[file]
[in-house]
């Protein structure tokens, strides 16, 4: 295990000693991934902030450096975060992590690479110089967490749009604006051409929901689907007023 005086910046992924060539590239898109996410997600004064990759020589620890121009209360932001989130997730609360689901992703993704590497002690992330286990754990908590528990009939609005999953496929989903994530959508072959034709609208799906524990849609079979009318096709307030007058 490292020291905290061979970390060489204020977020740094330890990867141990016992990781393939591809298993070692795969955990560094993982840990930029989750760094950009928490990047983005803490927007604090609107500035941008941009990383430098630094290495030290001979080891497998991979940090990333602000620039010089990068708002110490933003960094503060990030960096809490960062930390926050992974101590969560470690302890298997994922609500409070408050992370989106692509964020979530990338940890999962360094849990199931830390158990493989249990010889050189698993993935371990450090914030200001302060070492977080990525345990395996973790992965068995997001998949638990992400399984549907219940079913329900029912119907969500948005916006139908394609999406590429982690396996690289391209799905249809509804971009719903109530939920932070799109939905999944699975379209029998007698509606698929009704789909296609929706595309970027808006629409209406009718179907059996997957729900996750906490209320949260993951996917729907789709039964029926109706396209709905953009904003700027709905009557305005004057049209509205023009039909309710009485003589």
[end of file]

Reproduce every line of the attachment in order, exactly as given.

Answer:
[in-house]
């Protein structure tokens, strides 16, 4: 295990000693991934902030450096975060992590690479110089967490749009604006051409929901689907007023 005086910046992924060539590239898109996410997600004064990759020589620890121009209360932001989130997730609360689901992703993704590497002690992330286990754990908590528990009939609005999953496929989903994530959508072959034709609208799906524990849609079979009318096709307030007058 490292020291905290061979970390060489204020977020740094330890990867141990016992990781393939591809298993070692795969955990560094993982840990930029989750760094950009928490990047983005803490927007604090609107500035941008941009990383430098630094290495030290001979080891497998991979940090990333602000620039010089990068708002110490933003960094503060990030960096809490960062930390926050992974101590969560470690302890298997994922609500409070408050992370989106692509964020979530990338940890999962360094849990199931830390158990493989249990010889050189698993993935371990450090914030200001302060070492977080990525345990395996973790992965068995997001998949638990992400399984549907219940079913329900029912119907969500948005916006139908394609999406590429982690396996690289391209799905249809509804971009719903109530939920932070799109939905999944699975379209029998007698509606698929009704789909296609929706595309970027808006629409209406009718179907059996997957729900996750906490209320949260993951996917729907789709039964029926109706396209709905953009904003700027709905009557305005004057049209509205023009039909309710009485003589």